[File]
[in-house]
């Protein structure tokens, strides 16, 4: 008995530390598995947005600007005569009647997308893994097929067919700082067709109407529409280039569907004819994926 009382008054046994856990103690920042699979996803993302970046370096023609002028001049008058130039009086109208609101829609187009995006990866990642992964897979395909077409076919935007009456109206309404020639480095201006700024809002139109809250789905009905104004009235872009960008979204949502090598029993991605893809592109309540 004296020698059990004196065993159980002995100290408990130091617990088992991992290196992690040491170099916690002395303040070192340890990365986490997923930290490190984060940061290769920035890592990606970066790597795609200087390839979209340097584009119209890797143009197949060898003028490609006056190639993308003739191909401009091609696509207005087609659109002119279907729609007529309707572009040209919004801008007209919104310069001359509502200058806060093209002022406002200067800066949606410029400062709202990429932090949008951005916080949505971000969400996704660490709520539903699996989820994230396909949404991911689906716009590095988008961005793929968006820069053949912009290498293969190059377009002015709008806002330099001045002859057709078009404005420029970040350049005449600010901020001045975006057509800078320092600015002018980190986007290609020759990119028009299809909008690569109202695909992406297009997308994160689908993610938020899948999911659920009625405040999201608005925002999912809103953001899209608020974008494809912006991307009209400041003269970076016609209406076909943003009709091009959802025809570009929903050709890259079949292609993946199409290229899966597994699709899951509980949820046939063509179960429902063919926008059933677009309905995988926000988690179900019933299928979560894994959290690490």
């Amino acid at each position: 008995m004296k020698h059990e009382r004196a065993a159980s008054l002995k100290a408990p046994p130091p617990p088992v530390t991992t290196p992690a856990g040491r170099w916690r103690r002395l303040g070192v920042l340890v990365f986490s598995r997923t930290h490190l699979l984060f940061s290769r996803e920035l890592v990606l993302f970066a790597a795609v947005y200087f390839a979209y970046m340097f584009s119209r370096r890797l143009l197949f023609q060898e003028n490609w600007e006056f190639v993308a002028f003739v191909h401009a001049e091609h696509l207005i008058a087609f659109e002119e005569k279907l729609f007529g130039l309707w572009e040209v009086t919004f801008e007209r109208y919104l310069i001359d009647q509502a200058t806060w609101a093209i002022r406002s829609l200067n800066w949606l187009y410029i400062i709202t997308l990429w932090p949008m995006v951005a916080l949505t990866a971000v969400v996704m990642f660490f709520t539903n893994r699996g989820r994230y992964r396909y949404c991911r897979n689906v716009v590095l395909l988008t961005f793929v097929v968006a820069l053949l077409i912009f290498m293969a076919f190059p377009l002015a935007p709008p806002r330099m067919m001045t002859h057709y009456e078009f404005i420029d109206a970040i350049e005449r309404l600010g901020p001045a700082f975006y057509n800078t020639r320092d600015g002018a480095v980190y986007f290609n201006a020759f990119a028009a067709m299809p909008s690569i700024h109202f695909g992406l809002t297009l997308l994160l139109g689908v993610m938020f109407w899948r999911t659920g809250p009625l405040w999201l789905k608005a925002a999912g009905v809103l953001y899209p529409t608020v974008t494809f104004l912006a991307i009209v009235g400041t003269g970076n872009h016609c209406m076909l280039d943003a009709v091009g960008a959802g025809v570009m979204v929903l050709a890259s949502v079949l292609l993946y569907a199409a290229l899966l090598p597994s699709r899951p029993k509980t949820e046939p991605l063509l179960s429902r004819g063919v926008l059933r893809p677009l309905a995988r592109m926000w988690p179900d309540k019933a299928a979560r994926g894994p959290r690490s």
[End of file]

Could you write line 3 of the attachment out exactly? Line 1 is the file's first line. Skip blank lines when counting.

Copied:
């Amino acid at each position: 008995m004296k020698h059990e009382r004196a065993a159980s008054l002995k100290a408990p046994p130091p617990p088992v530390t991992t290196p992690a856990g040491r170099w916690r103690r002395l303040g070192v920042l340890v990365f986490s598995r997923t930290h490190l699979l984060f940061s290769r996803e920035l890592v990606l993302f970066a790597a795609v947005y200087f390839a979209y970046m340097f584009s119209r370096r890797l143009l197949f023609q060898e003028n490609w600007e006056f190639v993308a002028f003739v191909h401009a001049e091609h696509l207005i008058a087609f659109e002119e005569k279907l729609f007529g130039l309707w572009e040209v009086t919004f801008e007209r109208y919104l310069i001359d009647q509502a200058t806060w609101a093209i002022r406002s829609l200067n800066w949606l187009y410029i400062i709202t997308l990429w932090p949008m995006v951005a916080l949505t990866a971000v969400v996704m990642f660490f709520t539903n893994r699996g989820r994230y992964r396909y949404c991911r897979n689906v716009v590095l395909l988008t961005f793929v097929v968006a820069l053949l077409i912009f290498m293969a076919f190059p377009l002015a935007p709008p806002r330099m067919m001045t002859h057709y009456e078009f404005i420029d109206a970040i350049e005449r309404l600010g901020p001045a700082f975006y057509n800078t020639r320092d600015g002018a480095v980190y986007f290609n201006a020759f990119a028009a067709m299809p909008s690569i700024h109202f695909g992406l809002t297009l997308l994160l139109g689908v993610m938020f109407w899948r999911t659920g809250p009625l405040w999201l789905k608005a925002a999912g009905v809103l953001y899209p529409t608020v974008t494809f104004l912006a991307i009209v009235g400041t003269g970076n872009h016609c209406m076909l280039d943003a009709v091009g960008a959802g025809v570009m979204v929903l050709a890259s949502v079949l292609l993946y569907a199409a290229l899966l090598p597994s699709r899951p029993k509980t949820e046939p991605l063509l179960s429902r004819g063919v926008l059933r893809p677009l309905a995988r592109m926000w988690p179900d309540k019933a299928a979560r994926g894994p959290r690490s």